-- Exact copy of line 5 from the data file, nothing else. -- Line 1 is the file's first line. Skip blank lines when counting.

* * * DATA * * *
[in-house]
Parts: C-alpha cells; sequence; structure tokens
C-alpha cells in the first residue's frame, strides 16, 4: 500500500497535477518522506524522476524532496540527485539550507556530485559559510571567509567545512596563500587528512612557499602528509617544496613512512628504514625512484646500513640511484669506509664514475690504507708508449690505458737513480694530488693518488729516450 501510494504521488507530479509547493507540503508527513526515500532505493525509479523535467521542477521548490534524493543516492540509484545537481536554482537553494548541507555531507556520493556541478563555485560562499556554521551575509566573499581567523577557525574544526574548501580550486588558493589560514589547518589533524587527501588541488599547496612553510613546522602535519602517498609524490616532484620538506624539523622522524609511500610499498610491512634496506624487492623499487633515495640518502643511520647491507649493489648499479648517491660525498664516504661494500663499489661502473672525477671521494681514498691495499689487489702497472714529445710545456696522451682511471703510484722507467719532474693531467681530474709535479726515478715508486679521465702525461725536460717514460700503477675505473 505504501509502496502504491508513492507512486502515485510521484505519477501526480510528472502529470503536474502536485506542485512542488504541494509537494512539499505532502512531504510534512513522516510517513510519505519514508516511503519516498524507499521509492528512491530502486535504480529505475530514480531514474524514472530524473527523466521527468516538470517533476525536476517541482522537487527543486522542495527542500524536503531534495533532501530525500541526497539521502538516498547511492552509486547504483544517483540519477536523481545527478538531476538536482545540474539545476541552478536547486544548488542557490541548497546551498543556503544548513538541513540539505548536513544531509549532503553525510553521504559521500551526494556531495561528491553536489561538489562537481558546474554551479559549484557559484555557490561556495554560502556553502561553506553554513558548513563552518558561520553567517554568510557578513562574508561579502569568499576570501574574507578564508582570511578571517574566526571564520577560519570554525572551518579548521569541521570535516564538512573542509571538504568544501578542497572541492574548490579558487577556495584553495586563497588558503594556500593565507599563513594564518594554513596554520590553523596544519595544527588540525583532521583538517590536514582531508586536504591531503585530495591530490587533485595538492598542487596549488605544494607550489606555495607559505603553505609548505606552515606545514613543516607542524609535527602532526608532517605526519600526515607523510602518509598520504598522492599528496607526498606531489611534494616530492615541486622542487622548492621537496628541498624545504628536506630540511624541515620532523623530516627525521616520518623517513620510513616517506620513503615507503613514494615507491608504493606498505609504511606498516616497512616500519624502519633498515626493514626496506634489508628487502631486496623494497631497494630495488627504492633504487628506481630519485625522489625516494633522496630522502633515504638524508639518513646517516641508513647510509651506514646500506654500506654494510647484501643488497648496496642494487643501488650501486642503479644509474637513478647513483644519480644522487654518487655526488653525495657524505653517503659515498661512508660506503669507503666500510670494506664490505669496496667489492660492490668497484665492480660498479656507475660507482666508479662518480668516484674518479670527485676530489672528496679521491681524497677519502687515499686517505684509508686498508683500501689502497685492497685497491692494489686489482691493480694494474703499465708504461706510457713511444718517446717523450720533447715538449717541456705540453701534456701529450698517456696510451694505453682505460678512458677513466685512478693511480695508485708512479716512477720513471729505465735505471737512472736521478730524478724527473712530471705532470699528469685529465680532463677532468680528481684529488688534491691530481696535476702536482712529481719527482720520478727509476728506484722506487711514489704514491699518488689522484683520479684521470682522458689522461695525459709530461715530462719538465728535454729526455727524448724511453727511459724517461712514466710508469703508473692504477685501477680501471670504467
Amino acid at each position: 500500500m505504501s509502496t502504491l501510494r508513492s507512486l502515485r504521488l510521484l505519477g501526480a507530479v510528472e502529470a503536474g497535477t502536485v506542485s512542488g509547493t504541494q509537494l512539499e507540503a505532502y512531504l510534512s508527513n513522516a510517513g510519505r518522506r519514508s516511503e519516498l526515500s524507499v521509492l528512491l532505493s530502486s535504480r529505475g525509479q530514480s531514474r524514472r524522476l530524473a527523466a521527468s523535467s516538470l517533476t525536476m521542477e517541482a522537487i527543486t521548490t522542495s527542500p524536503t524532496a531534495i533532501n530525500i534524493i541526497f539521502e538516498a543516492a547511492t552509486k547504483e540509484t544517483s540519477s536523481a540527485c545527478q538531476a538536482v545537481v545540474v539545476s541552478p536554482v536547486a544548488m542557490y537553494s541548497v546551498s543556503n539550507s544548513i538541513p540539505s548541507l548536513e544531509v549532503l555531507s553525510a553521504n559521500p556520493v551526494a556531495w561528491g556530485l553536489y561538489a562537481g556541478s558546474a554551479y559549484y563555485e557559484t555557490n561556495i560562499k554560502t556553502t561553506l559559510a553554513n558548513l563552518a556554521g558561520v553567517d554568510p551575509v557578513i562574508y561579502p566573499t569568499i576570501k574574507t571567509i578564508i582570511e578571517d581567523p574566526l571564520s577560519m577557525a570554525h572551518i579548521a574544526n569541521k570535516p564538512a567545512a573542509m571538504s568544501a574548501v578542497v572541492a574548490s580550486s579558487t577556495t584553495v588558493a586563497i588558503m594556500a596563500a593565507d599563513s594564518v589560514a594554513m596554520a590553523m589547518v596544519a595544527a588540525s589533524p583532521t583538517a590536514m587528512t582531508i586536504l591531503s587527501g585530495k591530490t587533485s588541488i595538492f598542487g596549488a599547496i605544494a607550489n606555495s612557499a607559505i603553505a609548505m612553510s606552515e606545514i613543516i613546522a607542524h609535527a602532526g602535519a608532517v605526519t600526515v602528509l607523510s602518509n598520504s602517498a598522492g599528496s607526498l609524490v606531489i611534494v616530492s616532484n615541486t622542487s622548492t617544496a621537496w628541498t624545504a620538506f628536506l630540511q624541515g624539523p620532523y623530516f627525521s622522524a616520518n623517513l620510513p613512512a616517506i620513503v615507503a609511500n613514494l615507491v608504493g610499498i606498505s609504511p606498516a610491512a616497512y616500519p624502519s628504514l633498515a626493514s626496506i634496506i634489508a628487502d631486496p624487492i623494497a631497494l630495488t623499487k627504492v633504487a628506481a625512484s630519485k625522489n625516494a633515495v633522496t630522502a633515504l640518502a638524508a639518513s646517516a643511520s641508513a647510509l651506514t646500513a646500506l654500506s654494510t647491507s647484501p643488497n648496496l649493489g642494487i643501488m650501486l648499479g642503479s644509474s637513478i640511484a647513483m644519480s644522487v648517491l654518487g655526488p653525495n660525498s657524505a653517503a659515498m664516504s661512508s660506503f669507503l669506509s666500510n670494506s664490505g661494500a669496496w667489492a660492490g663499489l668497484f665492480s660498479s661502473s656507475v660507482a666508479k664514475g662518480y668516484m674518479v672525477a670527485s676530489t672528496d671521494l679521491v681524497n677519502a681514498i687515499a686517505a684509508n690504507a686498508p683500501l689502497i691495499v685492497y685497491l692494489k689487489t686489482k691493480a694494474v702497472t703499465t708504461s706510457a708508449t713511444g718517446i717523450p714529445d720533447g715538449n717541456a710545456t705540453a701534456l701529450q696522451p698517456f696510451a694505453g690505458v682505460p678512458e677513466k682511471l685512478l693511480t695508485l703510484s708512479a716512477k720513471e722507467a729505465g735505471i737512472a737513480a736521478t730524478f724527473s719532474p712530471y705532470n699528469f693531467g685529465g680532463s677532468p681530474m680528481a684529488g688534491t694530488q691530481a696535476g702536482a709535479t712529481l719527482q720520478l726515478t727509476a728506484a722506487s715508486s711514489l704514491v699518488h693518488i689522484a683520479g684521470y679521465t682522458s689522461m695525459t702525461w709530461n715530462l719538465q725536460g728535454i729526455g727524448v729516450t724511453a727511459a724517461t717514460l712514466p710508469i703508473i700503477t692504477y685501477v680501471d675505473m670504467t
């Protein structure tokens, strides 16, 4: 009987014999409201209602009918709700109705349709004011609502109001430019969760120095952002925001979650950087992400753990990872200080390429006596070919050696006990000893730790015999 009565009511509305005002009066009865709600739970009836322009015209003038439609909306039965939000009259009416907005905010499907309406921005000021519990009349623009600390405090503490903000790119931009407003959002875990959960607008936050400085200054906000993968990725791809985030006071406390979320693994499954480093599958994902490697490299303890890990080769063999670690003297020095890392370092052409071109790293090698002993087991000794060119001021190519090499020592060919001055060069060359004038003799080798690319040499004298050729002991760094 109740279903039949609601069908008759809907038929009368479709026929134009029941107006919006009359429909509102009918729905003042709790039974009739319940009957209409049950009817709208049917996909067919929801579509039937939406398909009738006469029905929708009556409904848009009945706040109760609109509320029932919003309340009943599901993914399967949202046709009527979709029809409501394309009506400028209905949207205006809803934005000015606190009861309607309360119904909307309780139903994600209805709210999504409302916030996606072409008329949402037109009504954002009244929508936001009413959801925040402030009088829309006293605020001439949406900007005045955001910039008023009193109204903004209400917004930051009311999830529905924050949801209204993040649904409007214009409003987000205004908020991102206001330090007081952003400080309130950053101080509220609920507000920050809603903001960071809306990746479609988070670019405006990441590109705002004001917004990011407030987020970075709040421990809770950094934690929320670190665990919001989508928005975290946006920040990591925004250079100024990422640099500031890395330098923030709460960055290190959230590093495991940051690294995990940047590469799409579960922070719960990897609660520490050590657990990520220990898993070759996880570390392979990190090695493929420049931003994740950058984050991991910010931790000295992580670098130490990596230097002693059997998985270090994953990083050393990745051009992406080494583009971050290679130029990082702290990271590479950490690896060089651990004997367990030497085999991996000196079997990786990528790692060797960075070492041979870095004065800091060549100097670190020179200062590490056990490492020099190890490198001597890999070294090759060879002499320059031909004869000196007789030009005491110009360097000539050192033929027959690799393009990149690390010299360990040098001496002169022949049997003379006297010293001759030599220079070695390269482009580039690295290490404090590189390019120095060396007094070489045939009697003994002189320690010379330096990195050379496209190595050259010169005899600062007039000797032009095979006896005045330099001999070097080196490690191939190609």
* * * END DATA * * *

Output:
């Protein structure tokens, strides 16, 4: 009987014999409201209602009918709700109705349709004011609502109001430019969760120095952002925001979650950087992400753990990872200080390429006596070919050696006990000893730790015999 009565009511509305005002009066009865709600739970009836322009015209003038439609909306039965939000009259009416907005905010499907309406921005000021519990009349623009600390405090503490903000790119931009407003959002875990959960607008936050400085200054906000993968990725791809985030006071406390979320693994499954480093599958994902490697490299303890890990080769063999670690003297020095890392370092052409071109790293090698002993087991000794060119001021190519090499020592060919001055060069060359004038003799080798690319040499004298050729002991760094 109740279903039949609601069908008759809907038929009368479709026929134009029941107006919006009359429909509102009918729905003042709790039974009739319940009957209409049950009817709208049917996909067919929801579509039937939406398909009738006469029905929708009556409904848009009945706040109760609109509320029932919003309340009943599901993914399967949202046709009527979709029809409501394309009506400028209905949207205006809803934005000015606190009861309607309360119904909307309780139903994600209805709210999504409302916030996606072409008329949402037109009504954002009244929508936001009413959801925040402030009088829309006293605020001439949406900007005045955001910039008023009193109204903004209400917004930051009311999830529905924050949801209204993040649904409007214009409003987000205004908020991102206001330090007081952003400080309130950053101080509220609920507000920050809603903001960071809306990746479609988070670019405006990441590109705002004001917004990011407030987020970075709040421990809770950094934690929320670190665990919001989508928005975290946006920040990591925004250079100024990422640099500031890395330098923030709460960055290190959230590093495991940051690294995990940047590469799409579960922070719960990897609660520490050590657990990520220990898993070759996880570390392979990190090695493929420049931003994740950058984050991991910010931790000295992580670098130490990596230097002693059997998985270090994953990083050393990745051009992406080494583009971050290679130029990082702290990271590479950490690896060089651990004997367990030497085999991996000196079997990786990528790692060797960075070492041979870095004065800091060549100097670190020179200062590490056990490492020099190890490198001597890999070294090759060879002499320059031909004869000196007789030009005491110009360097000539050192033929027959690799393009990149690390010299360990040098001496002169022949049997003379006297010293001759030599220079070695390269482009580039690295290490404090590189390019120095060396007094070489045939009697003994002189320690010379330096990195050379496209190595050259010169005899600062007039000797032009095979006896005045330099001999070097080196490690191939190609």